Margaret Beckett has been moved aside and David Milliband has been put in charge of the UK Government's environment Miniistry, DEFRA.

In Blair's reshuffle, The new Environment Secretary David Miliband has said he is "open-minded" on the issue of nuclear power. He said no option should be taken off the table when looking at ways to cut harmful greenhouse gas emissions.

The government is currently considering building new nuclear plants as part of a review of Britain's energy needs. But it faces opposition from environmentalists and its own advisory panel which has warned against a nuclear "quick fix".

"We have to approach this in a way which is open about the costs, recognizes the waste issues but also looks at the costs and benefits of all the other options too because I think the truth is we have got to look at all those options if we are to meet this challenge," he told BBC radio.

Mr Miliband's appointment in last week's Cabinet reshuffle - replacing Margaret Beckett who was known to be sceptical about nuclear power - was widely seen as clearing one obstacle to building more nuclear plants. His appointment means he will go head-to-head on green issues with Conservative leader David Cameron, who has made the environment one of his top priorities. See for more on this story.

If the challenge of climate change is to be met then no part of British society will be unchanged, David Miliband Secretary of State for Environment, Food and Rural Affairs said today. "Just as social justice needed a new social contract in the 19th and 20th centuries so environmental security in the 21st century needs a new environmental contract".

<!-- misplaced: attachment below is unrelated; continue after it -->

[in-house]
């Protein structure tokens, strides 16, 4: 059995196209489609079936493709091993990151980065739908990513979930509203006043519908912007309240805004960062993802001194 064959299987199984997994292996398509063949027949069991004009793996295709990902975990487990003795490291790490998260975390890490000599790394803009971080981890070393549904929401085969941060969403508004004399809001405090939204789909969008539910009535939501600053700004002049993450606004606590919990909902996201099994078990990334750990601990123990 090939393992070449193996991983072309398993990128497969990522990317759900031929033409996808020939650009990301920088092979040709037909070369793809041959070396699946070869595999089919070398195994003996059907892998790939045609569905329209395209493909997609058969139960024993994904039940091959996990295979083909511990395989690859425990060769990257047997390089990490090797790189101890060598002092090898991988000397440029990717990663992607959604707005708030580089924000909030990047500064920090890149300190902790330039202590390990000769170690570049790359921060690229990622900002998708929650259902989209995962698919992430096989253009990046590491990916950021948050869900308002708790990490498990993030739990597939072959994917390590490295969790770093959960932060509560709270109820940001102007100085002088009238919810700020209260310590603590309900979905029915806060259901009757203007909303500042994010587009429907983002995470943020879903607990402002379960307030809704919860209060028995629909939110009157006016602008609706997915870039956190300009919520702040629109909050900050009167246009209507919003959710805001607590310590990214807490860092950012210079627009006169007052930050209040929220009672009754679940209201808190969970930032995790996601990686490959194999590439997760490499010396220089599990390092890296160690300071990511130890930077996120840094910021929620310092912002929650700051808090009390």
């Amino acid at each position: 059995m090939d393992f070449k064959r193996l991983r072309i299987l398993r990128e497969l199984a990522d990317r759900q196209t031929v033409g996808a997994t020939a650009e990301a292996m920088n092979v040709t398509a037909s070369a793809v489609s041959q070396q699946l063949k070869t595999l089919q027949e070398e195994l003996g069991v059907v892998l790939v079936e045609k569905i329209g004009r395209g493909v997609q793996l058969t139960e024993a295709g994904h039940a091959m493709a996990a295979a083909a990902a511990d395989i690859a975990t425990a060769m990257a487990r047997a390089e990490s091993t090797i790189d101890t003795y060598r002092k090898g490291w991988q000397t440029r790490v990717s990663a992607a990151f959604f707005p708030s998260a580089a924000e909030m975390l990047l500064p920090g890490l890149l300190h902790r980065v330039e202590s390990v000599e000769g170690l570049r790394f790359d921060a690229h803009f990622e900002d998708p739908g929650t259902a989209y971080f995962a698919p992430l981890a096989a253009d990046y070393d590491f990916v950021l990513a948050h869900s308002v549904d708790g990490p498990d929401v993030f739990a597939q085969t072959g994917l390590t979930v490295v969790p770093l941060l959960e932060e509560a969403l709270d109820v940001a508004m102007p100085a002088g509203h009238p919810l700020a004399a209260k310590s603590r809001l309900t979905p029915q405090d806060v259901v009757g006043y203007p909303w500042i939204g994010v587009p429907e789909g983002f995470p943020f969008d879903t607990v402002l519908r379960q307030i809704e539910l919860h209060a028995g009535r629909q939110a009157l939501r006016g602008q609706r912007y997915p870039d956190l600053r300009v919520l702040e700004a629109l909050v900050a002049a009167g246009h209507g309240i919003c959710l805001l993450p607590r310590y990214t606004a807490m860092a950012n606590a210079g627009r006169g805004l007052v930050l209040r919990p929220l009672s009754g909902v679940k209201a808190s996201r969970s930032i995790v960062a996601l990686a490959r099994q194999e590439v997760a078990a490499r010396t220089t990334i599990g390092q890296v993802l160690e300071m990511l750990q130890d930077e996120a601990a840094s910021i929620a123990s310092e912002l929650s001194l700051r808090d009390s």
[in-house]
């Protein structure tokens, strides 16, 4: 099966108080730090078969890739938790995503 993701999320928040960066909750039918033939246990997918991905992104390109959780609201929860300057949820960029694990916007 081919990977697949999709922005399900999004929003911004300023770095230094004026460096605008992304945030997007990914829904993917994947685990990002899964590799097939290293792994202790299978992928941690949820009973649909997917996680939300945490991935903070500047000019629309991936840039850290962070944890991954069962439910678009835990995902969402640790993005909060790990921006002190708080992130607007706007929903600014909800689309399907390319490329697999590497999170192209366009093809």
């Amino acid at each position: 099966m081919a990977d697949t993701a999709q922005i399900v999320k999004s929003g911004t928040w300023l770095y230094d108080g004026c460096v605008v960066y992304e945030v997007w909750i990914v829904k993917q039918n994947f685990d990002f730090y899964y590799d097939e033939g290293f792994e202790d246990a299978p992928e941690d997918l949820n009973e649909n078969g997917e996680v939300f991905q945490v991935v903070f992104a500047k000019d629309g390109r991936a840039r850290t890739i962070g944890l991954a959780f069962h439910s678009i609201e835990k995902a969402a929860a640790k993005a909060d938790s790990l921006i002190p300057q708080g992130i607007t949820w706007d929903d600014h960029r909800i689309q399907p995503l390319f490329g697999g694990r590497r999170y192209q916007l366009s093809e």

“An environmental contract would have new and clear rights and responsibilities for Government, for business and for individuals, to balance what we take from nature and what we give back. The old system of ‘too much take and too little give' is bad for the planet, bad for business and bad for the most disadvantaged.

“The challenge we face is to marry economic growth, social justice, and environmental sustainability. They can and must go hand in hand. There will be difficult decisions along the way. But also huge synergies. A low carbon economy can be good for business, good for the environment, and good for all citizens.

“CO2 levels are now higher than for 740,000 years. Arresting climate change will need investment but failure to take action will result in even greater costs.

“This is not just a matter for Defra. All Government departments are departments of the environment. I will be working closely with my Cabinet colleagues to tackle the demand and supply sides of emissions, from energy to transport to housing.

“We need to make sure that national progress and international agreements go together. We will meet this global challenge not by words over days but by deeds over years.”


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